915 words (2.6 pages)
- Rafe and Robin in Marlowe’s Doctor Faustus Rafe and Robin waltz into Christopher Marlowe’s The Tragical History of D. Faustus in scene four and vanish three scenes later. Although they may appear trivial and even intrusive, Rafe and Robin bring much-needed comic relief to this tragic play. Imitating Doctor Faustus’ actions unwittingly, this pair of ostlers illuminates Faustus’ misuse of power. They also reflect Faustus’ character by acting as his parallel self. Behind their clownish antics, Rafe and Robin highlight Faustus’ downfall and evil’s power through comic relief, parody, and parallel.... [tags: Doctor Faustus]
1235 words (3.5 pages)
- Marlowe's Doctor Faustus In Faustus' first speech in Act 1, my main feeling towards Faustus was not sympathy but irritation. I became aware of Faustus' arrogance and his impatience with ordinary learning, particularly with his referral to law as 'a petty case of paltry legacies.' He also constantly refers to himself as 'Faustus', reminding himself of his own importance. Other aspects of Faustus' character are revealed in the descriptive language he uses. He is 'ravish'd' by magic, and is 'glutted' with learning.... [tags: Marlowe Doctor Faustus Essays]
889 words (2.5 pages)
- Disenchantment with the Modern Age in Yeats' "No Second Troy" "No Second Troy" expresses Yeats' most direct vision of Maud Gonne, the headstrong Irish nationalist he loved unrequitedly throughout his life. The poem deals with Yeats’ disenchantment with the modern age: blind to true beauty, unheroic, and unworthy of Maud Gonne's ancient nobility and heroism. The "ignorant men," without "courage equal to desire," personify Yeats’ assignment of blame for his failed attempts at obtaining Maud Gonne's love.... [tags: Yeats No Second Troy Essays]
1155 words (3.3 pages)
- The Appeal of Evil in Dr. Faustus Christopher Marlowe had a thorough idea of what his audience wanted. The audience of that time wanted to be wild and evil but due to the strong influence of the church this was not possible. Most people want to see violence, sin, and give in to temptation but could not because of the label that society and the church would place on them. Marlowe gave them a play where they could see and experience all of the things that people wanted to do but could not or would not because they were dangerous and sinful.... [tags: Doctor Faustus Essays]
1424 words (4.1 pages)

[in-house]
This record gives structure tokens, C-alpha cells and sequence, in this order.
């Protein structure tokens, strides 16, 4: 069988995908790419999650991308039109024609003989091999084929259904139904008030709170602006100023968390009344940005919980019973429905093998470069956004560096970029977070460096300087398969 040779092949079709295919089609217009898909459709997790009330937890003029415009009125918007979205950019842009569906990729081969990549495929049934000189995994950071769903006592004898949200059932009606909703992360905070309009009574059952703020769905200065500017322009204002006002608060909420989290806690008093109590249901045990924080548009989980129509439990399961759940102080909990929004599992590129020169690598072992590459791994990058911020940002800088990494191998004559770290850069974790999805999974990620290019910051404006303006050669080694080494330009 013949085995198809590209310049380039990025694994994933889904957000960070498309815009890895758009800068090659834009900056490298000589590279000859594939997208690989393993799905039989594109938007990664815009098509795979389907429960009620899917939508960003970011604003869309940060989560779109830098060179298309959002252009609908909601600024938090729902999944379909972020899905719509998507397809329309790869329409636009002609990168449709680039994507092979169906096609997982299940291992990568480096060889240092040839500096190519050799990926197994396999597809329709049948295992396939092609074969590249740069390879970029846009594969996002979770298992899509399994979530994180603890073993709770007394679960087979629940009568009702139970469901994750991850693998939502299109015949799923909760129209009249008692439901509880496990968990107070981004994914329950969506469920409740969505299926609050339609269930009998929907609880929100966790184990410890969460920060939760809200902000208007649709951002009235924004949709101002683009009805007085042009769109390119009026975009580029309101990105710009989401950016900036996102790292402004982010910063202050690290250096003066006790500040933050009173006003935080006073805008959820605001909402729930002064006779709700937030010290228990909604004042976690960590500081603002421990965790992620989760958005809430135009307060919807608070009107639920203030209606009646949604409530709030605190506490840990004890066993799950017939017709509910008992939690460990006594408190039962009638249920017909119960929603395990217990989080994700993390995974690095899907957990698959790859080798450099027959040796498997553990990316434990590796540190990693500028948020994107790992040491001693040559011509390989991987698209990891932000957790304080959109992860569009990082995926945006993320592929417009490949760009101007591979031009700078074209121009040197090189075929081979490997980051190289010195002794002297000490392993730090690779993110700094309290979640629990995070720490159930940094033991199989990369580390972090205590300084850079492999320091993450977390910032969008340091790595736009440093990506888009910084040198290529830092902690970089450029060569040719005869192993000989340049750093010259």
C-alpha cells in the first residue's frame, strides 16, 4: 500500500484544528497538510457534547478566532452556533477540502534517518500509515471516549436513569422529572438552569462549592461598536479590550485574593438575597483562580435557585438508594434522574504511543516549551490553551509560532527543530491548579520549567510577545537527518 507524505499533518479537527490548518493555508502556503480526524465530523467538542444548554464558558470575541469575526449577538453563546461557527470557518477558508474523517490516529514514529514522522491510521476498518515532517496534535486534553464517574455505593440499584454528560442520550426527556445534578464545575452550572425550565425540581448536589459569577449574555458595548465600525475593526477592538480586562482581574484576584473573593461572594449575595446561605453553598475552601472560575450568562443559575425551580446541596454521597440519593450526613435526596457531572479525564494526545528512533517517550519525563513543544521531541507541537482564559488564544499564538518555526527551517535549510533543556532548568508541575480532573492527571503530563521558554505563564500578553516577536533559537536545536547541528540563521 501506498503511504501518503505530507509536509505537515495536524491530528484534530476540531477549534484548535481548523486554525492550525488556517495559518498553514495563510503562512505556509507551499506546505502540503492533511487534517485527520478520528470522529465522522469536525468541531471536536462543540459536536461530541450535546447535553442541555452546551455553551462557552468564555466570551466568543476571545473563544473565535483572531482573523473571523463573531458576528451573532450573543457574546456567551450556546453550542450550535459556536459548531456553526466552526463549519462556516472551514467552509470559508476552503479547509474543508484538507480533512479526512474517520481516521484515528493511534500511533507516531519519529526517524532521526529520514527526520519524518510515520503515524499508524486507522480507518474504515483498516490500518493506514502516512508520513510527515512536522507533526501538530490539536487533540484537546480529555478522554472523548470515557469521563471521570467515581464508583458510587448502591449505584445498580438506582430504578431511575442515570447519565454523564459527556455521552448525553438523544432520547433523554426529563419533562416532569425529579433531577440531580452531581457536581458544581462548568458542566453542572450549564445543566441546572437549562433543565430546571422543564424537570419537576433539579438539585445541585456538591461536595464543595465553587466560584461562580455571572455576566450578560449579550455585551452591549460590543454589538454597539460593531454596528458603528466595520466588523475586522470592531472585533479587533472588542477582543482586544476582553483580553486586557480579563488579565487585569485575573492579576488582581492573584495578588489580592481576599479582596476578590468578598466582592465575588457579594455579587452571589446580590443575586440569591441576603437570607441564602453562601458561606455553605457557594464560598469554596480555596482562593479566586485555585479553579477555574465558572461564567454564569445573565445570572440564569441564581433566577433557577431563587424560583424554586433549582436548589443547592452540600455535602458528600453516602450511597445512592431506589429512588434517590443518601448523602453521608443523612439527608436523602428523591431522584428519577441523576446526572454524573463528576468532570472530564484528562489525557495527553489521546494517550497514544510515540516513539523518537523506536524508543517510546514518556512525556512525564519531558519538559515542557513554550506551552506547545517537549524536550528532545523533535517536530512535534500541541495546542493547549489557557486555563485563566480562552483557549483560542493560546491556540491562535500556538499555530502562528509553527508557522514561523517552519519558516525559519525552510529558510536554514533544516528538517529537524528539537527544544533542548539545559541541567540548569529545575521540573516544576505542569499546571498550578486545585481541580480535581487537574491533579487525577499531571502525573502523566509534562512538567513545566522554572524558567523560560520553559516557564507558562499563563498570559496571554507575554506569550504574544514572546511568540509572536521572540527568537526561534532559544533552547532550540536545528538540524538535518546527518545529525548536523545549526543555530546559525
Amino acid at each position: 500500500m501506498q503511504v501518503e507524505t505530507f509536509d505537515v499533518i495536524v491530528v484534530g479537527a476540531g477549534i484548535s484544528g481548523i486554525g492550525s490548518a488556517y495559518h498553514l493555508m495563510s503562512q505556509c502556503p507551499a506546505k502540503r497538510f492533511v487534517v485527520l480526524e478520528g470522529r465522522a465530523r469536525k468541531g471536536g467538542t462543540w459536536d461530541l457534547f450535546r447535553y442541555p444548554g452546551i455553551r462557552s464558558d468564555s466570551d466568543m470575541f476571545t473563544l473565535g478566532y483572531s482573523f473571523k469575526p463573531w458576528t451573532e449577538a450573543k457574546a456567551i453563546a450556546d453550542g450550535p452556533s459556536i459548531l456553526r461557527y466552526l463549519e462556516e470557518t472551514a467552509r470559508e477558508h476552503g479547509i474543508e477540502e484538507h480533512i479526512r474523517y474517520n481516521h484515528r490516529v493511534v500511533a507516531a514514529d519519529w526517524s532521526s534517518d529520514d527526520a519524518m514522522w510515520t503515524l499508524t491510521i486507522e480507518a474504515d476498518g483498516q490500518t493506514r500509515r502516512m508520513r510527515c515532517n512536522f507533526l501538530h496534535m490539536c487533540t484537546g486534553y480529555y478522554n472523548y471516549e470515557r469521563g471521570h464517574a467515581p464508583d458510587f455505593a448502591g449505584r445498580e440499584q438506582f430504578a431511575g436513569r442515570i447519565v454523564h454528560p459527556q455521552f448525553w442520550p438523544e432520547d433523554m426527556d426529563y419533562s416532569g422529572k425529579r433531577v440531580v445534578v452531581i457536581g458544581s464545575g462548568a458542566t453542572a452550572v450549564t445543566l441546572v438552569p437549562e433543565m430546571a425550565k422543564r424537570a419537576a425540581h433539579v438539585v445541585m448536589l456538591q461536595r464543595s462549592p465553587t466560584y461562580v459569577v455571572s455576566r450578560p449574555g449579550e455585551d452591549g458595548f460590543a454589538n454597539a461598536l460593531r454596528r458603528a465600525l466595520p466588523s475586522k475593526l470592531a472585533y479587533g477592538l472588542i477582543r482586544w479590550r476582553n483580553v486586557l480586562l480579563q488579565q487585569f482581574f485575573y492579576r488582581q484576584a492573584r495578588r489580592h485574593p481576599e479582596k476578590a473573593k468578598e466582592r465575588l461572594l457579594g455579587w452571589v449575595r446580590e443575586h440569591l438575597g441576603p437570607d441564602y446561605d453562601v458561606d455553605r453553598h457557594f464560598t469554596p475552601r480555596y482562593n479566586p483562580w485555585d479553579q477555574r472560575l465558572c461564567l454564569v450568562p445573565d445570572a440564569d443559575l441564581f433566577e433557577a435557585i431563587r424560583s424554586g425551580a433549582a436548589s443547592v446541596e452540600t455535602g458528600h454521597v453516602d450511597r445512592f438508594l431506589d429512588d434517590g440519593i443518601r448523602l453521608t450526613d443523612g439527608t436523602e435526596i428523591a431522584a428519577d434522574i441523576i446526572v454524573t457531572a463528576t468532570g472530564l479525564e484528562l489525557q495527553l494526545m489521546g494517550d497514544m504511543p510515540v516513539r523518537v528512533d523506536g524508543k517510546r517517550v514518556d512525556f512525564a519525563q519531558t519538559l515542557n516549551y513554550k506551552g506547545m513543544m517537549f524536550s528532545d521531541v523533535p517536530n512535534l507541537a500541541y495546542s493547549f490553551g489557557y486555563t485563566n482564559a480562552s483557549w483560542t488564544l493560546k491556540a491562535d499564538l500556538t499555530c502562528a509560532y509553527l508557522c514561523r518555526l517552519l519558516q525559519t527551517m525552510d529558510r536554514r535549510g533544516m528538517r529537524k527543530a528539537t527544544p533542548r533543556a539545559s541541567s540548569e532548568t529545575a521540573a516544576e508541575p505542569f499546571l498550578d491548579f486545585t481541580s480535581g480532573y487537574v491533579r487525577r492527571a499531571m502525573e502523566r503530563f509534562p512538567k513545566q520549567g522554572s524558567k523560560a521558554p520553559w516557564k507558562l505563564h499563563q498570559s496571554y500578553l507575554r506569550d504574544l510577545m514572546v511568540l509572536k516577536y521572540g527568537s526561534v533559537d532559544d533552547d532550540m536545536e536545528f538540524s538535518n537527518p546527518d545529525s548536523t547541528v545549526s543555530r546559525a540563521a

- The Deeper Meaning of Christopher Marlowe's Doctor Faustus I do not agree with the frequently repeated comment that Doctor Faustus is an anti-intellectualist play that preaches that curiosity is dangerous. It is all too easy to see Faustus as the scholar, seeking knowledge, and his desire for knowledge that leads to his downfall. To confine the play to something so narrow is to ignore the deeper meaning behind the play. I believe that this deeper meaning is more important than the superficial idea that curiosity is wrong.... [tags: Christopher Marlowe Dr. Doctor Faustus]
1172 words (3.3 pages)
- Ganymede and Helen “Ganymede and Helen,” a propagandistic text circa the 12th or 13th century puts two wonderfully beautiful specimens of the sexes in debate over love; love between a man and a woman, defended by Helen, and love between two men, fought for by Ganymede. Helen represents the orthodoxy while Ganymede provides the dissenting opinion; however, by the end, Helen is declared the winner and Ganymede asks for her hand in marriage. This turn is surprising, for moments before Ganymede is pro-man love and seems to act thus only because it is how society deems he should.... [tags: Ganymede Helen Love Homosexual Essays]
1826 words (5.2 pages)
- “Out of ancient myth of the magician who sells his soul to the Devil for occult powers, Marlowe has fashioned a veritable fable of Renaissance man” (Source 5 113). The goal of any true renaissance man is to improve himself. This goal may border on heresy, as it leads to a man trying to occupy the same position as God. Lucifer commits this same basic sin to cause his own fall. To Doctor Faustus, this idea of sin is of no concern at the beginning of Christopher Marlowe’s Doctor Faustus. Faustus’ goal is to become god-like himself.... [tags: essays research papers]
2508 words (7.2 pages)